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The real captives

This article, by Justin Baiocchi, was originally published in The Northern Daily Leader on 1 July 2017.

We recently took our kids to Taronga Zoo for the day. We were in Sydney for a family function and decided to spend a few days extra and turn it into a little holiday. A day at the zoo was supposed to be the highlight of the trip. As with everything these days, where it seems we’re lucky not to be charged for the air we breathe, the cost of entry for the five of us was enough to keep the average family in food and drink for at least a month. Still, this was a special occasion, so there was nothing to be done but to hand over the credit card and smile. Tickets in hand, feeling both excited about the adventure ahead and also a great deal poorer, we rushed on in. Our first setback occurred almost immediately, when we got lost trying to find the elephant enclosure. Unfortunately, I had been reading the map upside down, which only became obvious when we realised we were walking through the zoo maintenance area and where they kept the 500 tons of rubbish generated by the thousands of visitors each day. After a few family photos in front of the largest skip we had ever seen, we were soon back in the zoo proper, map now safely oriented in the correct direction.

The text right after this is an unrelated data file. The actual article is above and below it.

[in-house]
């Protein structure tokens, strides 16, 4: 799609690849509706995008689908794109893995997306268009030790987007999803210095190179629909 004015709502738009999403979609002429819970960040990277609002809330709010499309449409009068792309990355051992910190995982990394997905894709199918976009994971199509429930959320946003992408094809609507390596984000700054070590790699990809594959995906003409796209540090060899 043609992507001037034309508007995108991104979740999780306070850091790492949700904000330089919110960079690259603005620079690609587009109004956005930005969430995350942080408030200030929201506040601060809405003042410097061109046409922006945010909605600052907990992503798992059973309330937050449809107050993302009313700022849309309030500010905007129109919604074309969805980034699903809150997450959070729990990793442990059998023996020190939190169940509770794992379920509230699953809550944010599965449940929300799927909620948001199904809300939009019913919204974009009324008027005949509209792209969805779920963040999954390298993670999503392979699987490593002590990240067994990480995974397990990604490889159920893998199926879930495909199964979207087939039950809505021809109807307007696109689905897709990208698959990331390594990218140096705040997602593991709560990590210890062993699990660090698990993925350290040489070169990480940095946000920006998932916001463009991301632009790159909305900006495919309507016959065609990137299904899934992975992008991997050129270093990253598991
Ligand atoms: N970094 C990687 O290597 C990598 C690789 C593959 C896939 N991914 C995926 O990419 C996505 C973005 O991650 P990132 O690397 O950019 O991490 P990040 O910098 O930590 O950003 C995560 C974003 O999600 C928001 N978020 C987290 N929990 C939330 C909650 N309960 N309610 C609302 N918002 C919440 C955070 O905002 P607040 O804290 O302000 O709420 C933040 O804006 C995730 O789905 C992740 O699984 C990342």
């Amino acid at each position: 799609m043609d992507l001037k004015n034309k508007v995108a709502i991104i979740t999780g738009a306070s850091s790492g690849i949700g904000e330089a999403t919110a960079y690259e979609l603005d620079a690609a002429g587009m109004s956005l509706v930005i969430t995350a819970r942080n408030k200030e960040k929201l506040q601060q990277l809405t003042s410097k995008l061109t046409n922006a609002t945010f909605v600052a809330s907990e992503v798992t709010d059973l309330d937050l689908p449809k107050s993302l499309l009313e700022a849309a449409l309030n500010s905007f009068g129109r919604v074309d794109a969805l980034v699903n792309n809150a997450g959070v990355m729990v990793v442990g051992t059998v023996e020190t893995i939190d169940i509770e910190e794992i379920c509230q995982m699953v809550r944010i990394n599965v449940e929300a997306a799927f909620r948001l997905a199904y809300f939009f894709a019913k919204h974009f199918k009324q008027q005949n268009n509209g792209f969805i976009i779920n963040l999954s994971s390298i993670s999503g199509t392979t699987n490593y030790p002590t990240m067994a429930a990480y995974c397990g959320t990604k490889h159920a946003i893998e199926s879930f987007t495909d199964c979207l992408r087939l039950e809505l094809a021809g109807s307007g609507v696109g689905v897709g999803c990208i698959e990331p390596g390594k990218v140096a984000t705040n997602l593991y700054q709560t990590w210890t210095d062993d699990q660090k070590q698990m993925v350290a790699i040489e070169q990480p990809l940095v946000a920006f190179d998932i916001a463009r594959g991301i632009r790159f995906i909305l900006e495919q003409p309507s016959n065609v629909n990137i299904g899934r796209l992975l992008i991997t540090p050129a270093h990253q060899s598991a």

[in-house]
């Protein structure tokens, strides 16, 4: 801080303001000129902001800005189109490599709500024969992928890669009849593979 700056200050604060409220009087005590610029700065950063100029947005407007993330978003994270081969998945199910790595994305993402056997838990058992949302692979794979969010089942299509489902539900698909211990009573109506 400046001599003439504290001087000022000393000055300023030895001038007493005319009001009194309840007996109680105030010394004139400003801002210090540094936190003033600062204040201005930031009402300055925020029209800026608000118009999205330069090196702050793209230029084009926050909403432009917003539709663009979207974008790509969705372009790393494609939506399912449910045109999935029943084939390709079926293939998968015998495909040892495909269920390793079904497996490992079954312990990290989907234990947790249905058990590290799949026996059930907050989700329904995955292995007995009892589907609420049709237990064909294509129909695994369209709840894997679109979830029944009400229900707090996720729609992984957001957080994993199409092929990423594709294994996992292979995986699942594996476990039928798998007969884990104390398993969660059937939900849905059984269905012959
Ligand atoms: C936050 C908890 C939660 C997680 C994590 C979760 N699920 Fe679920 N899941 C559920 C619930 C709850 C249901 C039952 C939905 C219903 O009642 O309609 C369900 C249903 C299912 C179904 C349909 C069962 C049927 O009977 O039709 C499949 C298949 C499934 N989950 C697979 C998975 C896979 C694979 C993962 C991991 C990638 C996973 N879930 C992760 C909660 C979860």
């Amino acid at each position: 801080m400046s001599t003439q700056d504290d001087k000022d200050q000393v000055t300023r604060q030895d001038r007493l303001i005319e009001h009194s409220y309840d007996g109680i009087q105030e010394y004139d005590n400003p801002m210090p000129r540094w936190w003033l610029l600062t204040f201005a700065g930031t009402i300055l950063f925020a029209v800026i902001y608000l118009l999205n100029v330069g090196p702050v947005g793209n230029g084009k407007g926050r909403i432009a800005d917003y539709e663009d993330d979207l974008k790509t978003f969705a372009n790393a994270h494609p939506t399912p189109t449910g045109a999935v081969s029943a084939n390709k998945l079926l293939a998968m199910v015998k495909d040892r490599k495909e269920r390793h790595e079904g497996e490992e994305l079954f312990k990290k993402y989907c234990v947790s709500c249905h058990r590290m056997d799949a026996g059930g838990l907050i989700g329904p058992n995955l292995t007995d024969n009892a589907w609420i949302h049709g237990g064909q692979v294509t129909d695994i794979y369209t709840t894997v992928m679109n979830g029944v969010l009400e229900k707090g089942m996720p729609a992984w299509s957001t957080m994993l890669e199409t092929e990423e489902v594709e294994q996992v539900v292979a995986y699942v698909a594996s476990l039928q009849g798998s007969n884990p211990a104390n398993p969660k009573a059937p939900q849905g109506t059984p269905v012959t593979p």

After some time spent gawking at the various animals (some of whom, it must be said, seemed to be living in rather mean and small quarters), we retired to the food hall for lunch. This is where we fell afoul of the unwritten rule of Taronga Zoo – make sure you leave your stomach at home, because you don’t ever want to be in the financially devastating situation of having to buy food there. I had thought that airports were an alternate reality when it came to over-priced food, but the zoo put any airport I had ever been in to shame. A small bottle of water was $4.80. A small cup of hot chips, say 20c worth of sliced potato dipped into hot oil, suddenly became a $6 feast. And on and on it went. As I sat there, eating the most over-priced meal in Australia, it occurred to me that this was a great business to own. A captive market (save for the clever people who brought their own food) and a guaranteed source of new customers every day (who had already shown their willingness to throw money around when buying their zoo entry tickets). From an investment perspective, this was a wonderful business, and that was something I could appreciate (unlike the severe beating suffered by my net wealth).